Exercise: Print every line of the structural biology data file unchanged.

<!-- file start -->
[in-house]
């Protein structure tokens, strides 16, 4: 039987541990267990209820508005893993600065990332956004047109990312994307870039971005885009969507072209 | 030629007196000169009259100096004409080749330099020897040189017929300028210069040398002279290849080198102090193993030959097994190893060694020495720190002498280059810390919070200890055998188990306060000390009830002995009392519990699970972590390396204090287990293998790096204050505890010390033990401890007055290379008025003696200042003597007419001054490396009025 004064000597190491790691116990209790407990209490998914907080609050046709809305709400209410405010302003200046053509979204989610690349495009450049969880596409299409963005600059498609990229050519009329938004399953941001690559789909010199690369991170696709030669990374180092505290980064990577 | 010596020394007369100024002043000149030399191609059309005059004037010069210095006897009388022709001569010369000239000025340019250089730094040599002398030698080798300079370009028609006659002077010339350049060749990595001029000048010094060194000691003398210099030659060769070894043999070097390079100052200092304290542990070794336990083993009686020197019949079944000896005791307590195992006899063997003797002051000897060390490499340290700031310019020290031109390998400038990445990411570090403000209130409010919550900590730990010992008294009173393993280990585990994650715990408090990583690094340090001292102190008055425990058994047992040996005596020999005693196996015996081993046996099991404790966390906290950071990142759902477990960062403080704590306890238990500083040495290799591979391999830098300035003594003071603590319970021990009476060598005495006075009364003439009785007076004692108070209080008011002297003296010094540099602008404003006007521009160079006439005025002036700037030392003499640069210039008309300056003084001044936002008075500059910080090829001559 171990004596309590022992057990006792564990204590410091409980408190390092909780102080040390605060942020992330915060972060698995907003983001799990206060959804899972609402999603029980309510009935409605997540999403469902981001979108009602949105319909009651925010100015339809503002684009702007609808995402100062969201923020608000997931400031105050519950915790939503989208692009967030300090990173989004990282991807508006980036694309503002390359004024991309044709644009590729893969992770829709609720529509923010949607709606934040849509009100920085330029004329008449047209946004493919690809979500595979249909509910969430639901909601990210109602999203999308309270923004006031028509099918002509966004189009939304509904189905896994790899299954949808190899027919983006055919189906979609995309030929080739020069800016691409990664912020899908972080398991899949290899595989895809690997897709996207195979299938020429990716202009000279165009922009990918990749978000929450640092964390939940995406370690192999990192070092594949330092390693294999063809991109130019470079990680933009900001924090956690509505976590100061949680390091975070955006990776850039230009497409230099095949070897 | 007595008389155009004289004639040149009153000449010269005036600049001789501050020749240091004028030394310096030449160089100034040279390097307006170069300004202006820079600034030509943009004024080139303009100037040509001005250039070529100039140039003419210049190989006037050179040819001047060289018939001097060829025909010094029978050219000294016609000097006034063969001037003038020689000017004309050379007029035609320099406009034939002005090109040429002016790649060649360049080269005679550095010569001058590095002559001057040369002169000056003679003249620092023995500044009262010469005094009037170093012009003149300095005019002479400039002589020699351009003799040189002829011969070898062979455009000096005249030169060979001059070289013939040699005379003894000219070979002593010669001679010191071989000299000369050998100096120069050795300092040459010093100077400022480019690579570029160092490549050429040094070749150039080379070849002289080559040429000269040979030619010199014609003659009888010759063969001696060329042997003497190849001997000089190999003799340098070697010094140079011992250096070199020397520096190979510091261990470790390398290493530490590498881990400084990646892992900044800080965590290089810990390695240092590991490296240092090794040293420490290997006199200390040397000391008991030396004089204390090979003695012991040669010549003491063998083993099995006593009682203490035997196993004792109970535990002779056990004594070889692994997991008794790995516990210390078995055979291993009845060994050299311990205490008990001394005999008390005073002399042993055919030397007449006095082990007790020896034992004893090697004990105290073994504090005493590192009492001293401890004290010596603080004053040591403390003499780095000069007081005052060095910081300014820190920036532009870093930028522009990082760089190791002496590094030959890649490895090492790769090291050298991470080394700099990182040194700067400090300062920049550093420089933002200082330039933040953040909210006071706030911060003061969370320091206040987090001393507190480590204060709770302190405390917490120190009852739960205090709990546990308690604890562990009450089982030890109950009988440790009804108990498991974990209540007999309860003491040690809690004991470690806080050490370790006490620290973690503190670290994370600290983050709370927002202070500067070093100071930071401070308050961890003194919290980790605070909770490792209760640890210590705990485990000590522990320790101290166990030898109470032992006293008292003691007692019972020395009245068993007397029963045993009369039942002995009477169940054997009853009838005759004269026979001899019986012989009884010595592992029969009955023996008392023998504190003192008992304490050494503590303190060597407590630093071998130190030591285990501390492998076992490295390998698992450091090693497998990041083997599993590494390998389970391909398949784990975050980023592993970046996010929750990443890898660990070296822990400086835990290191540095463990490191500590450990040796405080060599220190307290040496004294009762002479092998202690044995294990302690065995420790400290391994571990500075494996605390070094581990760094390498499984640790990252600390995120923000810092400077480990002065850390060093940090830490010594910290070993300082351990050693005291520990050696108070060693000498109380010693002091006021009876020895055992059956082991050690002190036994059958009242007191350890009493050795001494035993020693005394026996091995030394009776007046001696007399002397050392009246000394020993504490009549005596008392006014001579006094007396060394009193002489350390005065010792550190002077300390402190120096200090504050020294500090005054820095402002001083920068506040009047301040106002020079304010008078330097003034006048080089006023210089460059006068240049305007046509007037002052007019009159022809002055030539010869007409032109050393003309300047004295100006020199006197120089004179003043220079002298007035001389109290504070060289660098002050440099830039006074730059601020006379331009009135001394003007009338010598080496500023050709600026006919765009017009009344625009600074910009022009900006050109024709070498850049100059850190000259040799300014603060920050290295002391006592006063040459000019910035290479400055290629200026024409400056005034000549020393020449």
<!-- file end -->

[in-house]
């Protein structure tokens, strides 16, 4: 039987541990267990209820508005893993600065990332956004047109990312994307870039971005885009969507072209 | 030629007196000169009259100096004409080749330099020897040189017929300028210069040398002279290849080198102090193993030959097994190893060694020495720190002498280059810390919070200890055998188990306060000390009830002995009392519990699970972590390396204090287990293998790096204050505890010390033990401890007055290379008025003696200042003597007419001054490396009025 004064000597190491790691116990209790407990209490998914907080609050046709809305709400209410405010302003200046053509979204989610690349495009450049969880596409299409963005600059498609990229050519009329938004399953941001690559789909010199690369991170696709030669990374180092505290980064990577 | 010596020394007369100024002043000149030399191609059309005059004037010069210095006897009388022709001569010369000239000025340019250089730094040599002398030698080798300079370009028609006659002077010339350049060749990595001029000048010094060194000691003398210099030659060769070894043999070097390079100052200092304290542990070794336990083993009686020197019949079944000896005791307590195992006899063997003797002051000897060390490499340290700031310019020290031109390998400038990445990411570090403000209130409010919550900590730990010992008294009173393993280990585990994650715990408090990583690094340090001292102190008055425990058994047992040996005596020999005693196996015996081993046996099991404790966390906290950071990142759902477990960062403080704590306890238990500083040495290799591979391999830098300035003594003071603590319970021990009476060598005495006075009364003439009785007076004692108070209080008011002297003296010094540099602008404003006007521009160079006439005025002036700037030392003499640069210039008309300056003084001044936002008075500059910080090829001559 171990004596309590022992057990006792564990204590410091409980408190390092909780102080040390605060942020992330915060972060698995907003983001799990206060959804899972609402999603029980309510009935409605997540999403469902981001979108009602949105319909009651925010100015339809503002684009702007609808995402100062969201923020608000997931400031105050519950915790939503989208692009967030300090990173989004990282991807508006980036694309503002390359004024991309044709644009590729893969992770829709609720529509923010949607709606934040849509009100920085330029004329008449047209946004493919690809979500595979249909509910969430639901909601990210109602999203999308309270923004006031028509099918002509966004189009939304509904189905896994790899299954949808190899027919983006055919189906979609995309030929080739020069800016691409990664912020899908972080398991899949290899595989895809690997897709996207195979299938020429990716202009000279165009922009990918990749978000929450640092964390939940995406370690192999990192070092594949330092390693294999063809991109130019470079990680933009900001924090956690509505976590100061949680390091975070955006990776850039230009497409230099095949070897 | 007595008389155009004289004639040149009153000449010269005036600049001789501050020749240091004028030394310096030449160089100034040279390097307006170069300004202006820079600034030509943009004024080139303009100037040509001005250039070529100039140039003419210049190989006037050179040819001047060289018939001097060829025909010094029978050219000294016609000097006034063969001037003038020689000017004309050379007029035609320099406009034939002005090109040429002016790649060649360049080269005679550095010569001058590095002559001057040369002169000056003679003249620092023995500044009262010469005094009037170093012009003149300095005019002479400039002589020699351009003799040189002829011969070898062979455009000096005249030169060979001059070289013939040699005379003894000219070979002593010669001679010191071989000299000369050998100096120069050795300092040459010093100077400022480019690579570029160092490549050429040094070749150039080379070849002289080559040429000269040979030619010199014609003659009888010759063969001696060329042997003497190849001997000089190999003799340098070697010094140079011992250096070199020397520096190979510091261990470790390398290493530490590498881990400084990646892992900044800080965590290089810990390695240092590991490296240092090794040293420490290997006199200390040397000391008991030396004089204390090979003695012991040669010549003491063998083993099995006593009682203490035997196993004792109970535990002779056990004594070889692994997991008794790995516990210390078995055979291993009845060994050299311990205490008990001394005999008390005073002399042993055919030397007449006095082990007790020896034992004893090697004990105290073994504090005493590192009492001293401890004290010596603080004053040591403390003499780095000069007081005052060095910081300014820190920036532009870093930028522009990082760089190791002496590094030959890649490895090492790769090291050298991470080394700099990182040194700067400090300062920049550093420089933002200082330039933040953040909210006071706030911060003061969370320091206040987090001393507190480590204060709770302190405390917490120190009852739960205090709990546990308690604890562990009450089982030890109950009988440790009804108990498991974990209540007999309860003491040690809690004991470690806080050490370790006490620290973690503190670290994370600290983050709370927002202070500067070093100071930071401070308050961890003194919290980790605070909770490792209760640890210590705990485990000590522990320790101290166990030898109470032992006293008292003691007692019972020395009245068993007397029963045993009369039942002995009477169940054997009853009838005759004269026979001899019986012989009884010595592992029969009955023996008392023998504190003192008992304490050494503590303190060597407590630093071998130190030591285990501390492998076992490295390998698992450091090693497998990041083997599993590494390998389970391909398949784990975050980023592993970046996010929750990443890898660990070296822990400086835990290191540095463990490191500590450990040796405080060599220190307290040496004294009762002479092998202690044995294990302690065995420790400290391994571990500075494996605390070094581990760094390498499984640790990252600390995120923000810092400077480990002065850390060093940090830490010594910290070993300082351990050693005291520990050696108070060693000498109380010693002091006021009876020895055992059956082991050690002190036994059958009242007191350890009493050795001494035993020693005394026996091995030394009776007046001696007399002397050392009246000394020993504490009549005596008392006014001579006094007396060394009193002489350390005065010792550190002077300390402190120096200090504050020294500090005054820095402002001083920068506040009047301040106002020079304010008078330097003034006048080089006023210089460059006068240049305007046509007037002052007019009159022809002055030539010869007409032109050393003309300047004295100006020199006197120089004179003043220079002298007035001389109290504070060289660098002050440099830039006074730059601020006379331009009135001394003007009338010598080496500023050709600026006919765009017009009344625009600074910009022009900006050109024709070498850049100059850190000259040799300014603060920050290295002391006592006063040459000019910035290479400055290629200026024409400056005034000549020393020449």